Last year, Port Tampa Bay officials were excited to show off sleek, new designs featuring a $1.7 billion urban vision of a futuristic Channelside in downtown Tampa.
Renderings showed 75-story high apartment and condo buildings surrounded by parks and a much bigger cruise terminal. But Thursday, Port Tampa Bay officials unveiled a farther-reaching master plan for the port's various enterprises, which includes a scaled back version of that original urban Channelside district.
The "Vision 2030" master plan was cobbled together by consultants and port staff, and sets the guidelines for growth and new development for port operations for the next 15 to 20 years These new plans aim to help Port Tampa Bay grow, establish new business and build upon its existing industries. The real estate project in Channelside would help the port generate income from rent and sales and better connect its cruise terminal to the rest of downtown Tampa Bay.
The master plan includes:
•Begin developing the 45-acre Channelside real estate project, though the skyscrapers have been scaled back to 60 stories, but the waterfront parks, convention space, new roads and upgrades to cruise gangways and berths proposed by the port last year are the same. Construction costs are expected to reach $148.5 million and work could begin early next year.
•Investing $1.4 billion to dredge deeper channels, build new warehouses and expand existing ones across Port Tampa Bay. This includes constructing a new petroleum storage center, extending railways, expanding the auto terminal and eventually growing the container cargo business to accommodate two more gigantic gantry cranes to join the two that were brought on earlier this year.
•Investing hundreds of millions of dollars into Hooker's Point and Port Redwing to build a refrigerated warehouse and expand berths and operations there. An additional $240 million will go toward a four-phase project to build new berths by using fill from dredging the channel to create more land mass on the east side of port property.
"This is a bold, new road map for Port Tampa Bay," said CEO Paul Anderson at a news conference Thursday. "This plan aligns with the comprehensive plans for the city of Tampa and Hillsborough County."
But some of future projects outlined in the port's master plan seem more reachable than others.
Port Tampa Bay wants to beef up every aspect of its business. It wants to be the gateway to Central Florida and serve the growing number of distribution centers that are being built along the I-4 corridor. It wants to drum up new international business by growing its container cargo business and establishing early ties with Cuba as trade embargoes are lifted. And it wants to elevate its status as a top tier cruise destination.
But it's unclear how realistic or profitable some of these ventures could be in the long run.
Port Tampa Bay invested $25 million in the two gantry cranes earlier this year to prepare for the opening of the expanded Panama Canal, which allows for bigger ships to access American ports. The new cranes, which have been operational since this summer, have yet to service a ship the size they were meant to lure to Tampa Bay. The port is also up against ports that handle more than double the tonnage in Miami, Fort Lauderdale and Jacksonville that have established container businesses.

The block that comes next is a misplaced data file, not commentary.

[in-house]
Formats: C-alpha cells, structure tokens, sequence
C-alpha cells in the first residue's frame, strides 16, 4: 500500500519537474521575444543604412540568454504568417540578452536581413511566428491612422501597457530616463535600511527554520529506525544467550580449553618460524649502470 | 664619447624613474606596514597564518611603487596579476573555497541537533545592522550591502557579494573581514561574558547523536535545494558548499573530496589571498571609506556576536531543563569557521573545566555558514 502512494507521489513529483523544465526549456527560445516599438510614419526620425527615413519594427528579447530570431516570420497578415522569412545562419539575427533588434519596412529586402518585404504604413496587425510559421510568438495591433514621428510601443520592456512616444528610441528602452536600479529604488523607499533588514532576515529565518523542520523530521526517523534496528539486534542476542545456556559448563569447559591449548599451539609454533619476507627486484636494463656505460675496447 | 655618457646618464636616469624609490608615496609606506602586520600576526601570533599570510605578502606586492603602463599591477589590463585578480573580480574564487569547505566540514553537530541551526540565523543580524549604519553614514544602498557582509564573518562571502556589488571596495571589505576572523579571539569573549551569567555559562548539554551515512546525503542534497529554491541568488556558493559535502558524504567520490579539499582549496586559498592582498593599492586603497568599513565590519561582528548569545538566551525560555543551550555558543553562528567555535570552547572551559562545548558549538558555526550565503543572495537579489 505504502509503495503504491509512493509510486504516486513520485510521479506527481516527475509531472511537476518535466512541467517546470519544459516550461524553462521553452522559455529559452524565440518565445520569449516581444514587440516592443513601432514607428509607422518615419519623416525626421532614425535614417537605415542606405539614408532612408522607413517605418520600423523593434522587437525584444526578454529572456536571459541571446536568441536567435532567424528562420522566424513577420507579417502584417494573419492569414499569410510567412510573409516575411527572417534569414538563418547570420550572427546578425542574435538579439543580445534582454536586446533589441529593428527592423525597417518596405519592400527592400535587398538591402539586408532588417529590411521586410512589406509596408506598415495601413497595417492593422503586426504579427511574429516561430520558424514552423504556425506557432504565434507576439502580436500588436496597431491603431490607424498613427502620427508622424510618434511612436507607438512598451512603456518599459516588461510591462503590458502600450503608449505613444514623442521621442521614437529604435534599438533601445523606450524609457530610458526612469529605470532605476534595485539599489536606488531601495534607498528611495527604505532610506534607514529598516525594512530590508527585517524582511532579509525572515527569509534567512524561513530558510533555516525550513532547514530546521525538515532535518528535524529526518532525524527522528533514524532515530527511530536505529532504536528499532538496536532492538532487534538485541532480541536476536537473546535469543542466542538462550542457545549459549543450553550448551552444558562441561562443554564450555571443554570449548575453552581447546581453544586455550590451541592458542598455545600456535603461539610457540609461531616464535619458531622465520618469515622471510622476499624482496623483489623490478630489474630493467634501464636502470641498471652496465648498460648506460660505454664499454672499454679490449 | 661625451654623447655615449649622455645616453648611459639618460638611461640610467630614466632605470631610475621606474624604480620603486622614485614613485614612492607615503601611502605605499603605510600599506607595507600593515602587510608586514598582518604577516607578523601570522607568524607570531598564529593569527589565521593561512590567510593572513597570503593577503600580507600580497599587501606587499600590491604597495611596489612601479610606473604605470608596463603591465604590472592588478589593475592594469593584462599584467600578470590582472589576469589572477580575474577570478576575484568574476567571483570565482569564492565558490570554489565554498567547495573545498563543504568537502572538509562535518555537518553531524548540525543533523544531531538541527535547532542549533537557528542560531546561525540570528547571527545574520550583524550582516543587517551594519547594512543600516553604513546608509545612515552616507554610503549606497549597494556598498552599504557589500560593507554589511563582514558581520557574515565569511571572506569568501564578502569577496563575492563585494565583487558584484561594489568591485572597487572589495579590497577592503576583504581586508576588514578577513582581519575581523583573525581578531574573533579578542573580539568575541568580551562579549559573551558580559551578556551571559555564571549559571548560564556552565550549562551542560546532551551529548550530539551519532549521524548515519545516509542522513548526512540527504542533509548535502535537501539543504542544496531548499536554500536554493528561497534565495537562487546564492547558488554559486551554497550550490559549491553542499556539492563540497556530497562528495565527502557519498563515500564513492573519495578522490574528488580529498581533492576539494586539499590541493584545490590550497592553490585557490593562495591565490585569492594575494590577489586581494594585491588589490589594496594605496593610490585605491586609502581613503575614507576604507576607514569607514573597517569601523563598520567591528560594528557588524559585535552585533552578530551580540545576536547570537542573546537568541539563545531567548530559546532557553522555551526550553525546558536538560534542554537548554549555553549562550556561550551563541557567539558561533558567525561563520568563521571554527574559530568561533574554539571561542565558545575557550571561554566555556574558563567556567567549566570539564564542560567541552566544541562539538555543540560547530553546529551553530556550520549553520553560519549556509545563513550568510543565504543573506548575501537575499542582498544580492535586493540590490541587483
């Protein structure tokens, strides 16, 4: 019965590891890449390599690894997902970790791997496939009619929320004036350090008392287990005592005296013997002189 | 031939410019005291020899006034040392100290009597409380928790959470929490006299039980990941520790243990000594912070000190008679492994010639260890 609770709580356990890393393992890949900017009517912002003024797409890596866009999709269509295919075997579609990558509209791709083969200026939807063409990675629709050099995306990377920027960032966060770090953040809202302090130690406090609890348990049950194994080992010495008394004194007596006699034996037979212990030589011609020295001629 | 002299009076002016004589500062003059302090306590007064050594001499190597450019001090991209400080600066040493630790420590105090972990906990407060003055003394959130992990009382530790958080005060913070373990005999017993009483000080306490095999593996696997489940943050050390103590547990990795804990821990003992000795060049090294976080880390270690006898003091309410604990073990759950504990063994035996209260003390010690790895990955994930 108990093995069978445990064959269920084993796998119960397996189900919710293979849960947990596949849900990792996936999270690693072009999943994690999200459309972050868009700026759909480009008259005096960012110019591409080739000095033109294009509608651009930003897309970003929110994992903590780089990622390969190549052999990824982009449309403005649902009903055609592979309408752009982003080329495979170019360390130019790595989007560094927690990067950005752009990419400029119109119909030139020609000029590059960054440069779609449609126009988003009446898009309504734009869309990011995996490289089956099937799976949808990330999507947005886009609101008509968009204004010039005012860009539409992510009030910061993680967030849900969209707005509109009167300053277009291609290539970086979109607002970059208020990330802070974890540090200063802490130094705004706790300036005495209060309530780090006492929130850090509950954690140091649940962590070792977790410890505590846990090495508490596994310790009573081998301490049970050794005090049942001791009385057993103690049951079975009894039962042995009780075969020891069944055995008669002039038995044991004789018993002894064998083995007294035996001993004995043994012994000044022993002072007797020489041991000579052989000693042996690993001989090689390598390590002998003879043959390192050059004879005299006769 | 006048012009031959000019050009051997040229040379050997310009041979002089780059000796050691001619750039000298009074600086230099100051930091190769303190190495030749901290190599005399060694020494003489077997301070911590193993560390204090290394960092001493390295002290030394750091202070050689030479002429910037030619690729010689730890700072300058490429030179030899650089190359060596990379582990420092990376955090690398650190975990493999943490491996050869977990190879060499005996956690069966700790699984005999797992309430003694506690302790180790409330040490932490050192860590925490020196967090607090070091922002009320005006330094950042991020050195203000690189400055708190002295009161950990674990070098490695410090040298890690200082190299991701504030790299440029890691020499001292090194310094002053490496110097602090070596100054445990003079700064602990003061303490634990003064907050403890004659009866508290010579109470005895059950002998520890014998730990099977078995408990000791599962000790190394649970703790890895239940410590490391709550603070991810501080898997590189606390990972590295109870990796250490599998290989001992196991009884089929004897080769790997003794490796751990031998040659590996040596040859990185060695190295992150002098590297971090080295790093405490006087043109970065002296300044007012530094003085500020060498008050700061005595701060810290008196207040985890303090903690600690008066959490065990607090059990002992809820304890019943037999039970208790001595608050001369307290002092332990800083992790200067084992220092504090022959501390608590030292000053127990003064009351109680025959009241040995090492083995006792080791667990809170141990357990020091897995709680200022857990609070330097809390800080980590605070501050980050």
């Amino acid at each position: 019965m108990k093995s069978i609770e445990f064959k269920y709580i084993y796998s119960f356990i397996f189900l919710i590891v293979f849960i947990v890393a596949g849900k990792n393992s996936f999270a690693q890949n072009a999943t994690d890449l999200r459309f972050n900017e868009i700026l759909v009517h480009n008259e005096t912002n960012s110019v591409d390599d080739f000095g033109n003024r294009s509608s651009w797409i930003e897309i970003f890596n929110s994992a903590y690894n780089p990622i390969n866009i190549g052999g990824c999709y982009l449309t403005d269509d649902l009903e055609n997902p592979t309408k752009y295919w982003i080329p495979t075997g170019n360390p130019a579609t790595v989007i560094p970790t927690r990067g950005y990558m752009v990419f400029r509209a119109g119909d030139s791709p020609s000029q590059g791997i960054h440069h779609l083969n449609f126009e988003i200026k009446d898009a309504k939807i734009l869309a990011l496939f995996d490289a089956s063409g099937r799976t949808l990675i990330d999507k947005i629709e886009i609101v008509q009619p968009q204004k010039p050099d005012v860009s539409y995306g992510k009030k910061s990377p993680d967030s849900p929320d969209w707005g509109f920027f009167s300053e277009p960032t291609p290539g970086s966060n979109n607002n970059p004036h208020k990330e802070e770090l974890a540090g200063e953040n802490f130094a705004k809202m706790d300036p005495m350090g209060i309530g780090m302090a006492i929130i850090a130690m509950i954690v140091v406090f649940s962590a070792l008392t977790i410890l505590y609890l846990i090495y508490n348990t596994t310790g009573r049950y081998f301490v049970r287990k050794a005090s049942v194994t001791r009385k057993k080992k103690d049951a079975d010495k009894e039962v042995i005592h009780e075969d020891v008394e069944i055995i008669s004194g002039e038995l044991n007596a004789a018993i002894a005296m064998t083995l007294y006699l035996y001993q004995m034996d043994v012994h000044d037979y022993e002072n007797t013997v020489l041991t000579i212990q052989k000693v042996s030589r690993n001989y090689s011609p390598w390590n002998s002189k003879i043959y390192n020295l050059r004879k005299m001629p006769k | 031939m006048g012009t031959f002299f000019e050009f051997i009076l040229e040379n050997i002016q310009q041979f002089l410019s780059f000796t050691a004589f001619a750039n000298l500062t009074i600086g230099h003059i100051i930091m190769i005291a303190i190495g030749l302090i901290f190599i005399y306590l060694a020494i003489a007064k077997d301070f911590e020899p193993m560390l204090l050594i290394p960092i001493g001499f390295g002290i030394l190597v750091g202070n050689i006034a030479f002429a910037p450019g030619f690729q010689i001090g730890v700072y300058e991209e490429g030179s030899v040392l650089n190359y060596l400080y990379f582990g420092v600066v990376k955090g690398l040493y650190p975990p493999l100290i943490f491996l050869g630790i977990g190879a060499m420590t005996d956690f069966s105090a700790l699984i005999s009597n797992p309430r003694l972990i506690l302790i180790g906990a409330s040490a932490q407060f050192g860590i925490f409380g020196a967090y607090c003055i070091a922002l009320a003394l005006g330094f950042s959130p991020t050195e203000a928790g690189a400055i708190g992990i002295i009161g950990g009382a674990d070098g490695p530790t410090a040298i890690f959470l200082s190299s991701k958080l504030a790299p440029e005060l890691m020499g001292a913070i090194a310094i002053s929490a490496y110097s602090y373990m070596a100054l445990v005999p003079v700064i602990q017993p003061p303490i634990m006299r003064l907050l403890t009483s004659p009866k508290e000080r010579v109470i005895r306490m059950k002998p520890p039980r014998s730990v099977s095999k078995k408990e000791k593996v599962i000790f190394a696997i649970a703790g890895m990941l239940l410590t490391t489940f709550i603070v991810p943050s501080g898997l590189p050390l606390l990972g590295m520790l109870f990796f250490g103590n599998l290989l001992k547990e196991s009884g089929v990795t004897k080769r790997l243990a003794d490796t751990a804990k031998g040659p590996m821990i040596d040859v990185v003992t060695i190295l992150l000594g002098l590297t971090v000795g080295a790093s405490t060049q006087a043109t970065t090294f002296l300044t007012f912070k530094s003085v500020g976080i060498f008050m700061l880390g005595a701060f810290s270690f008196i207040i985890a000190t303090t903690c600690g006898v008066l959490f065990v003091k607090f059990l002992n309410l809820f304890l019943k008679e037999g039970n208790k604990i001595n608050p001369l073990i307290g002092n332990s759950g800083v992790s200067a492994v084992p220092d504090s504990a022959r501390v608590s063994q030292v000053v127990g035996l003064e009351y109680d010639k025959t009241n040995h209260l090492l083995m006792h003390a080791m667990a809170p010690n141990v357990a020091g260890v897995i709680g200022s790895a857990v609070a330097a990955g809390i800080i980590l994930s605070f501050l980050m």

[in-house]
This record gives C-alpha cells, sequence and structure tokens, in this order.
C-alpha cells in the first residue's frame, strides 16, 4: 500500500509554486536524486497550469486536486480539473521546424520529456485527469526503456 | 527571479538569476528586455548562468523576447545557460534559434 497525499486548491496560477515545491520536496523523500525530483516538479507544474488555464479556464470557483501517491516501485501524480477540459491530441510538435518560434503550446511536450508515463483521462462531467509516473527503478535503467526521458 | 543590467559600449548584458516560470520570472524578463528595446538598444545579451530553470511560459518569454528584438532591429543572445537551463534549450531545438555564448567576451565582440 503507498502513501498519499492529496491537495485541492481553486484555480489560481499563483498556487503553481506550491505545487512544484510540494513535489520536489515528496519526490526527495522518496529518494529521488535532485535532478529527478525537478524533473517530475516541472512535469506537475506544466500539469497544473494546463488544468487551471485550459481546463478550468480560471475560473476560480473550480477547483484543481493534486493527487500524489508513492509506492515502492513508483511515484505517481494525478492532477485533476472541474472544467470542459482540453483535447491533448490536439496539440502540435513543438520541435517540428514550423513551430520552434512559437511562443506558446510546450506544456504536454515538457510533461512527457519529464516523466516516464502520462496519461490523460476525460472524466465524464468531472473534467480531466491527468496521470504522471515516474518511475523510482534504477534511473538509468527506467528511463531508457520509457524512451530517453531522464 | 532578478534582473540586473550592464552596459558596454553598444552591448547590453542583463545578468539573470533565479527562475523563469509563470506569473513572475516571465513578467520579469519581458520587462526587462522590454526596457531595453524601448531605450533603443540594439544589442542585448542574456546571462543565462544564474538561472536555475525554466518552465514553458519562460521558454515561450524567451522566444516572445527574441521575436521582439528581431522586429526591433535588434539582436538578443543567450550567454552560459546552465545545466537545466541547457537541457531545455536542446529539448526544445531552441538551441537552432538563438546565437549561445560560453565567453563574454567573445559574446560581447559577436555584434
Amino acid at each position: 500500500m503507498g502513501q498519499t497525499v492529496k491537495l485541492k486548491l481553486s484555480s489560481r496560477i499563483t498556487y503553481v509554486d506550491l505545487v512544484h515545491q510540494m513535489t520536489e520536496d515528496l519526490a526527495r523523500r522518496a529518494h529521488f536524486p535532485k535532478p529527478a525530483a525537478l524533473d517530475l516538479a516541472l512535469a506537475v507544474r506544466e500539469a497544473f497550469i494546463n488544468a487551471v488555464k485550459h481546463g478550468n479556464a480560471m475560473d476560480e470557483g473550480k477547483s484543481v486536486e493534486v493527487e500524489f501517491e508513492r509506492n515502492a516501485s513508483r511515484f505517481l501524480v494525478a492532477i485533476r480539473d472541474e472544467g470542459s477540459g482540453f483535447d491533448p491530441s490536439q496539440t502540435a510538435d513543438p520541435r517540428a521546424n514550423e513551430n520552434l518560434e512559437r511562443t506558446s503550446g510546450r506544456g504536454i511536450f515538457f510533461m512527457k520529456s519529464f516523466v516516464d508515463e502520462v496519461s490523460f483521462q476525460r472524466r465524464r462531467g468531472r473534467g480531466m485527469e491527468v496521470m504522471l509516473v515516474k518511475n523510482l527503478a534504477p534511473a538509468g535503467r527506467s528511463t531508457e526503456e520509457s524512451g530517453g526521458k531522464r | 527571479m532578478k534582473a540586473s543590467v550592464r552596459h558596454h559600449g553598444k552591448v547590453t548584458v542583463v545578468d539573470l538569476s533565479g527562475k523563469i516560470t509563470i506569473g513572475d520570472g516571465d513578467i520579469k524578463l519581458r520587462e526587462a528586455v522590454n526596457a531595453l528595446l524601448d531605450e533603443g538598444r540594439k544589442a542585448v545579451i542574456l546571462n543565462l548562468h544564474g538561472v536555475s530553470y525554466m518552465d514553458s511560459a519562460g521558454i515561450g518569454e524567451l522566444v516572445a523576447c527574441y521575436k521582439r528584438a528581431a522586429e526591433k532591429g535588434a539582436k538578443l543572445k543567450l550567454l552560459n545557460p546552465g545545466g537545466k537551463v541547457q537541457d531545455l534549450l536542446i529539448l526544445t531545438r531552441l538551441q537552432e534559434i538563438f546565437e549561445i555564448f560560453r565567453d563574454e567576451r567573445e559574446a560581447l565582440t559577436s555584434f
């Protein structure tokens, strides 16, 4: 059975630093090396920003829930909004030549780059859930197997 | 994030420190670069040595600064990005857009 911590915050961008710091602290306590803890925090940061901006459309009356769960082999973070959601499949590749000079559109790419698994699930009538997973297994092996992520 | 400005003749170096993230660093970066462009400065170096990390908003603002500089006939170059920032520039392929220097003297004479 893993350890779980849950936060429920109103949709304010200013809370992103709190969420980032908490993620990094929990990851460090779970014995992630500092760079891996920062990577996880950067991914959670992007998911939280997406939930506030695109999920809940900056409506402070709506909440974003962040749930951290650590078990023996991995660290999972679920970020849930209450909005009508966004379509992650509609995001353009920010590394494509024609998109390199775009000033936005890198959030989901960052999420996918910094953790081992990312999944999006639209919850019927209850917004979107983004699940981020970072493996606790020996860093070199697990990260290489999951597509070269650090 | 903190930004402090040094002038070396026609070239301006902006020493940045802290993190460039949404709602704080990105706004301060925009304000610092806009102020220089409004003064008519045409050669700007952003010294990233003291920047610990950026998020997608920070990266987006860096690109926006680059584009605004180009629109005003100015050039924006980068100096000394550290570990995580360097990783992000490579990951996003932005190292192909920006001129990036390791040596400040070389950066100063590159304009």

The port plans to expand an auto import terminal, according to the master plan, so it can receive more ships that are importing new cars from Mexico. But no new cars are flowing into Port Tampa Bay just yet. And the future of that business is uncertain under President Elect Donald J. Trump, who has said he wants to impose a 35 percent tariff on cars imported from Mexico.
The port also wants to build a new petroleum storage center to better position it as the hub for gasoline imports in Central Florida for automobiles, airplanes and other vehicles. But this comes at a time where more people are driving electric cars and other clean innovations are shifting toward using less gasoline and oil.
The master plan forecasts a robust growth period ahead for Tampa's cruise business, with annual revenues from passengers potentially nearing $1.4 million by 2030 compared to about $900,00 recorded in 2015. This forecast does consider the limitations of the Sunshine Skyway Bridge, which isn't tall enough to allow the newest and largest cruise ships to pass underneath. But port officials are hopeful that cruise opportunities to Cuba will fuel new growth.
The port's plan to build apartments, hotels, offices and storefronts along an expanded cruise ship terminal in Channelside once seemed like the most farfetched plan the port had. But it could now be one of the most viable. The ambitious project could be a boost to downtown Tampa, especially with the 50-acre urban revitalization of downtown Tampa in the works by Strategic Property Partners, the real estate firm backed by Jeff Vinik and Cascade Investment. SPP is also leading the redevelopment of Channelside Bay Plaza, which sits on port-owned land.
The port's Channelside plans were recently revised to include 60-story towers, instead of 75, after a few air height and transportation studies ruled the buildings were too tall. The final plans for the Channelside development is expected to be approved by the city early next year, said Luis Ajamil, the Miami architect who designed the plan. Then the port will be able to select a developer to head the next phase of the project.
"Not only will this mixed use project be a great asset to the tourism business for our cruise ship passengers, but it's important for the port be a good neighbor to the rest of the city," Ajamil said.
Contact Justine Griffin at firstname.lastname@example.org or (727) 893-8467. Follow @SunBizGriffin.